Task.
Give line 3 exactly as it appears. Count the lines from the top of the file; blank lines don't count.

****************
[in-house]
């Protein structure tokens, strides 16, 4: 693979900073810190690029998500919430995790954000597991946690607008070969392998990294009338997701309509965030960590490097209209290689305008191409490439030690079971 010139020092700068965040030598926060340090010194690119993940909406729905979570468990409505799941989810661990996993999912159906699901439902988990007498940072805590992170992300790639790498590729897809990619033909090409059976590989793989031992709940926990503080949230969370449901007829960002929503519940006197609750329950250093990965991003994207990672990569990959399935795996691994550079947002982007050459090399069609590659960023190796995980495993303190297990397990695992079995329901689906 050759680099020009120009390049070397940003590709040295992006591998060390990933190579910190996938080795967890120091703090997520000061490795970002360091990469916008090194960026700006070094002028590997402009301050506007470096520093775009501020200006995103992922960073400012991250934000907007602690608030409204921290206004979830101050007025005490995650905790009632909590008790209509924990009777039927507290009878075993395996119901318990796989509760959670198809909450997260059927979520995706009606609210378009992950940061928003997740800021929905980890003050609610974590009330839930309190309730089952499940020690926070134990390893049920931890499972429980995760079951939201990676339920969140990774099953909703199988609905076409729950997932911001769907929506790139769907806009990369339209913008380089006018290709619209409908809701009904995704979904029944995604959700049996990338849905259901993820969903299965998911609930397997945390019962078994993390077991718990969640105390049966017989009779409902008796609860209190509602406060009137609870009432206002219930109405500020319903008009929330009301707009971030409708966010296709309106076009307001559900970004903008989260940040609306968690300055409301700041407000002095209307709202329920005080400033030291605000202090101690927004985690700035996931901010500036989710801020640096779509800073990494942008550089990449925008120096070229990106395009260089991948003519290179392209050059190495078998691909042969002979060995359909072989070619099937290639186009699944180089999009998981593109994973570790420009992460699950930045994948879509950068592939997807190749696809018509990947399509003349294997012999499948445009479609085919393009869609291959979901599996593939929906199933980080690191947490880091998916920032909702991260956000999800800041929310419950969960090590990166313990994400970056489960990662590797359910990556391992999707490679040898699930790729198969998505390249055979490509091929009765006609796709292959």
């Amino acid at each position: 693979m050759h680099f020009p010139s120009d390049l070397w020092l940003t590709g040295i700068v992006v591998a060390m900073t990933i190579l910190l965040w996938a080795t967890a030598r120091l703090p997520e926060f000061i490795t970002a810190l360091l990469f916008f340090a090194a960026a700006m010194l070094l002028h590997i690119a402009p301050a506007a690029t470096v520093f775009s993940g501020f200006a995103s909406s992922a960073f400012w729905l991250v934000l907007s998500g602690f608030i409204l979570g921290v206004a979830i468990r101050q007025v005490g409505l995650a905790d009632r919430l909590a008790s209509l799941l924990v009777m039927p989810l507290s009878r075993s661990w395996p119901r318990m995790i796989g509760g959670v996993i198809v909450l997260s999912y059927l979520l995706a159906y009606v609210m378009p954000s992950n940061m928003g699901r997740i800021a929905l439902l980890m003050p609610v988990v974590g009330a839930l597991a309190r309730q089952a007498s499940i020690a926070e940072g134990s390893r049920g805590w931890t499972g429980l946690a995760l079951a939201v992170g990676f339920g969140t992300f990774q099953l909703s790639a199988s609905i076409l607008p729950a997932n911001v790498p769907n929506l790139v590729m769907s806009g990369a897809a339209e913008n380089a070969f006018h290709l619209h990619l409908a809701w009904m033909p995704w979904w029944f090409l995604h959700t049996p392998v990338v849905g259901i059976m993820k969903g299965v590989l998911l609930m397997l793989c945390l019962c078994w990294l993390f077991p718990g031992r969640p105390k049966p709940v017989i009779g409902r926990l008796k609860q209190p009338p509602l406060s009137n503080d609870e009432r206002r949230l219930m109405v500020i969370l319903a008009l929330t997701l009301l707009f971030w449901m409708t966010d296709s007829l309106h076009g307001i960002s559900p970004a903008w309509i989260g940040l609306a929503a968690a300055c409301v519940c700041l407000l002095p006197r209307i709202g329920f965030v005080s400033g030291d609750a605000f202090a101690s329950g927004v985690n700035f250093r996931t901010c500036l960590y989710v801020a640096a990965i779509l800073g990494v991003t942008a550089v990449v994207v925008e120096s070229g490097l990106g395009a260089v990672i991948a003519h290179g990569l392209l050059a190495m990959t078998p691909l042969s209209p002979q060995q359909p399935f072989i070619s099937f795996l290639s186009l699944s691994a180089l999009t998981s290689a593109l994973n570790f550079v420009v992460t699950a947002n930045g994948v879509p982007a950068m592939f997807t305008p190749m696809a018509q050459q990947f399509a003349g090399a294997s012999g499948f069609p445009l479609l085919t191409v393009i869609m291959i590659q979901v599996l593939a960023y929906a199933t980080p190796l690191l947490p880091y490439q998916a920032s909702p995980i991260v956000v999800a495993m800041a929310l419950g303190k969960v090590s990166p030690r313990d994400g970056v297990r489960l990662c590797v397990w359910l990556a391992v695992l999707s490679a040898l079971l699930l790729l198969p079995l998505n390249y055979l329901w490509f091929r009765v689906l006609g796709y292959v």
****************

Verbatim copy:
């Amino acid at each position: 693979m050759h680099f020009p010139s120009d390049l070397w020092l940003t590709g040295i700068v992006v591998a060390m900073t990933i190579l910190l965040w996938a080795t967890a030598r120091l703090p997520e926060f000061i490795t970002a810190l360091l990469f916008f340090a090194a960026a700006m010194l070094l002028h590997i690119a402009p301050a506007a690029t470096v520093f775009s993940g501020f200006a995103s909406s992922a960073f400012w729905l991250v934000l907007s998500g602690f608030i409204l979570g921290v206004a979830i468990r101050q007025v005490g409505l995650a905790d009632r919430l909590a008790s209509l799941l924990v009777m039927p989810l507290s009878r075993s661990w395996p119901r318990m995790i796989g509760g959670v996993i198809v909450l997260s999912y059927l979520l995706a159906y009606v609210m378009p954000s992950n940061m928003g699901r997740i800021a929905l439902l980890m003050p609610v988990v974590g009330a839930l597991a309190r309730q089952a007498s499940i020690a926070e940072g134990s390893r049920g805590w931890t499972g429980l946690a995760l079951a939201v992170g990676f339920g969140t992300f990774q099953l909703s790639a199988s609905i076409l607008p729950a997932n911001v790498p769907n929506l790139v590729m769907s806009g990369a897809a339209e913008n380089a070969f006018h290709l619209h990619l409908a809701w009904m033909p995704w979904w029944f090409l995604h959700t049996p392998v990338v849905g259901i059976m993820k969903g299965v590989l998911l609930m397997l793989c945390l019962c078994w990294l993390f077991p718990g031992r969640p105390k049966p709940v017989i009779g409902r926990l008796k609860q209190p009338p509602l406060s009137n503080d609870e009432r206002r949230l219930m109405v500020i969370l319903a008009l929330t997701l009301l707009f971030w449901m409708t966010d296709s007829l309106h076009g307001i960002s559900p970004a903008w309509i989260g940040l609306a929503a968690a300055c409301v519940c700041l407000l002095p006197r209307i709202g329920f965030v005080s400033g030291d609750a605000f202090a101690s329950g927004v985690n700035f250093r996931t901010c500036l960590y989710v801020a640096a990965i779509l800073g990494v991003t942008a550089v990449v994207v925008e120096s070229g490097l990106g395009a260089v990672i991948a003519h290179g990569l392209l050059a190495m990959t078998p691909l042969s209209p002979q060995q359909p399935f072989i070619s099937f795996l290639s186009l699944s691994a180089l999009t998981s290689a593109l994973n570790f550079v420009v992460t699950a947002n930045g994948v879509p982007a950068m592939f997807t305008p190749m696809a018509q050459q990947f399509a003349g090399a294997s012999g499948f069609p445009l479609l085919t191409v393009i869609m291959i590659q979901v599996l593939a960023y929906a199933t980080p190796l690191l947490p880091y490439q998916a920032s909702p995980i991260v956000v999800a495993m800041a929310l419950g303190k969960v090590s990166p030690r313990d994400g970056v297990r489960l990662c590797v397990w359910l990556a391992v695992l999707s490679a040898l079971l699930l790729l198969p079995l998505n390249y055979l329901w490509f091929r009765v689906l006609g796709y292959v």